It’s hard to use the words lobster and golf in the same sentence. Engineers have given us a reason to. Let’s take a look, today on Engineering Works!
The story starts on a cruise ship, where golfing passengers used to work out on the ships’ driving range. Driving golf balls into the ocean. Great fun for the golfers, but the golf balls usually ended up in the ocean.
Dumping plastic into the ocean was banned more than 30-years ago. Since golf balls are largely plastic, that meant no more onboard driving ranges.
Bioengineers in Maine teamed up with a fishing industry group, the Lobster Institute, to come up with a process that turns shell fragments left over after lobster meat is canned, into golf balls. Details of how they do it are confidential until the patent they’ve applied for comes through. The balls perform almost identically to real golf balls, the engineers say. Close enough to use on a driving range, anyway.
And they’re biodegradable. Once in the ocean, they sink the bottom and dissolve away in weeks. They’ll even dissolve eventually if you lose one in the woods, just not as quickly. And one of the best parts: they’re inexpensive to make. About 19 cents each, compared to about a dollar apiece for more conventional biodegradable golf balls.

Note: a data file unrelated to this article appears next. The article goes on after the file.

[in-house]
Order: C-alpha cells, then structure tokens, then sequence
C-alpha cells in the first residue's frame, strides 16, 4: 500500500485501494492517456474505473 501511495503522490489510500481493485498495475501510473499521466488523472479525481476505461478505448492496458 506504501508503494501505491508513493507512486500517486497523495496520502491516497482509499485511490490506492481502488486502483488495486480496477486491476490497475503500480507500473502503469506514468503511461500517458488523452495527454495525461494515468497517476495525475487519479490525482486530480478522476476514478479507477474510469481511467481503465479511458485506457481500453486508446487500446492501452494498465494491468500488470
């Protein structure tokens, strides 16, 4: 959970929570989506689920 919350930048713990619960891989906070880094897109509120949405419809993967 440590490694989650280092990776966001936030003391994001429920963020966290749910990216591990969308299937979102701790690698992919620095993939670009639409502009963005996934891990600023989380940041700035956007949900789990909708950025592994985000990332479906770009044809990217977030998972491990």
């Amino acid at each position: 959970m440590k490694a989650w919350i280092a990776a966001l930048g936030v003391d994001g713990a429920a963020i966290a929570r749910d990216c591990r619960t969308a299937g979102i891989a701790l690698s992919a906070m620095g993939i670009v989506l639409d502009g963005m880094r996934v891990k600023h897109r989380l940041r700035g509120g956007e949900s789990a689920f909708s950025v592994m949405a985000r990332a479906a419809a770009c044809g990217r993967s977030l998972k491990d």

We don’t golf, but these still sound pretty nifty. See you next time.
Engineering Works! is made possible by Texas A&M Engineering and produced by KAMU-FM in College Station. Learn more about engineering. Visit us on the World Wide Web.
Start the discussion: It’s easy to laugh at this kind of thing: I’m neither a golfer nor a fan of going on cruises. But a lot of people like to golf and go on cruises and this helps them do what they like to do. Would you use lobster-shell golf balls?